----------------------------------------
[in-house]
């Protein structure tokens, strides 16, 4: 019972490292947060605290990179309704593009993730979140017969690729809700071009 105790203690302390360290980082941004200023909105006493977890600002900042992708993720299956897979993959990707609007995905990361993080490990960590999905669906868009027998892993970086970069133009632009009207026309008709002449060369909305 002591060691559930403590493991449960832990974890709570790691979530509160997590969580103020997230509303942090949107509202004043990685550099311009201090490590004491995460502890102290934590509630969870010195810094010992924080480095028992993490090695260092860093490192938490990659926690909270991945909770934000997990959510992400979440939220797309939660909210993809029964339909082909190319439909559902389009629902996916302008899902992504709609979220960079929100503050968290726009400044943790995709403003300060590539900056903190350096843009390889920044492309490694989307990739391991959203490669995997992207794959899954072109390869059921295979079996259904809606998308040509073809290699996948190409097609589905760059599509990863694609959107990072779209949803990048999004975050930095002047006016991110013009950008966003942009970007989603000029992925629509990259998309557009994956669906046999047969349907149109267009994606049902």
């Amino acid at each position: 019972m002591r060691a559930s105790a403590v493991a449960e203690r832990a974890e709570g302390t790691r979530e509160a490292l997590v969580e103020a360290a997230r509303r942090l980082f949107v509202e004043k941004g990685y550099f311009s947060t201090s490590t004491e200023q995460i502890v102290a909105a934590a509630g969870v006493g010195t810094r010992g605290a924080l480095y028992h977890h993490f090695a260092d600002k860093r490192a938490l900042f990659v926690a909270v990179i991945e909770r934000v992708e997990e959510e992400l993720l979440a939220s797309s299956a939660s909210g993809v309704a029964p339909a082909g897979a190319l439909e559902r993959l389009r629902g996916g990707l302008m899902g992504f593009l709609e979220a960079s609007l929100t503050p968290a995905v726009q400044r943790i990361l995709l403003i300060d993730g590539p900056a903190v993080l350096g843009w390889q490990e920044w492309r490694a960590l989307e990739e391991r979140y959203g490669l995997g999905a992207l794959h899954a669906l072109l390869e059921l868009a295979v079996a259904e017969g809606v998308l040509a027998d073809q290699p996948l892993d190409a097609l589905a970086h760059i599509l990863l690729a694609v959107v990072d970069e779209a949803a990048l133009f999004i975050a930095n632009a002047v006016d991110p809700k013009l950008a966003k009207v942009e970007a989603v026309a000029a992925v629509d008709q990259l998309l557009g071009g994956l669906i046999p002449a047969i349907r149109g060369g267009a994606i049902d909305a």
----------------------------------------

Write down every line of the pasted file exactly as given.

[in-house]
């Protein structure tokens, strides 16, 4: 019972490292947060605290990179309704593009993730979140017969690729809700071009 105790203690302390360290980082941004200023909105006493977890600002900042992708993720299956897979993959990707609007995905990361993080490990960590999905669906868009027998892993970086970069133009632009009207026309008709002449060369909305 002591060691559930403590493991449960832990974890709570790691979530509160997590969580103020997230509303942090949107509202004043990685550099311009201090490590004491995460502890102290934590509630969870010195810094010992924080480095028992993490090695260092860093490192938490990659926690909270991945909770934000997990959510992400979440939220797309939660909210993809029964339909082909190319439909559902389009629902996916302008899902992504709609979220960079929100503050968290726009400044943790995709403003300060590539900056903190350096843009390889920044492309490694989307990739391991959203490669995997992207794959899954072109390869059921295979079996259904809606998308040509073809290699996948190409097609589905760059599509990863694609959107990072779209949803990048999004975050930095002047006016991110013009950008966003942009970007989603000029992925629509990259998309557009994956669906046999047969349907149109267009994606049902």
């Amino acid at each position: 019972m002591r060691a559930s105790a403590v493991a449960e203690r832990a974890e709570g302390t790691r979530e509160a490292l997590v969580e103020a360290a997230r509303r942090l980082f949107v509202e004043k941004g990685y550099f311009s947060t201090s490590t004491e200023q995460i502890v102290a909105a934590a509630g969870v006493g010195t810094r010992g605290a924080l480095y028992h977890h993490f090695a260092d600002k860093r490192a938490l900042f990659v926690a909270v990179i991945e909770r934000v992708e997990e959510e992400l993720l979440a939220s797309s299956a939660s909210g993809v309704a029964p339909a082909g897979a190319l439909e559902r993959l389009r629902g996916g990707l302008m899902g992504f593009l709609e979220a960079s609007l929100t503050p968290a995905v726009q400044r943790i990361l995709l403003i300060d993730g590539p900056a903190v993080l350096g843009w390889q490990e920044w492309r490694a960590l989307e990739e391991r979140y959203g490669l995997g999905a992207l794959h899954a669906l072109l390869e059921l868009a295979v079996a259904e017969g809606v998308l040509a027998d073809q290699p996948l892993d190409a097609l589905a970086h760059i599509l990863l690729a694609v959107v990072d970069e779209a949803a990048l133009f999004i975050a930095n632009a002047v006016d991110p809700k013009l950008a966003k009207v942009e970007a989603v026309a000029a992925v629509d008709q990259l998309l557009g071009g994956l669906i046999p002449a047969i349907r149109g060369g267009a994606i049902d909305a």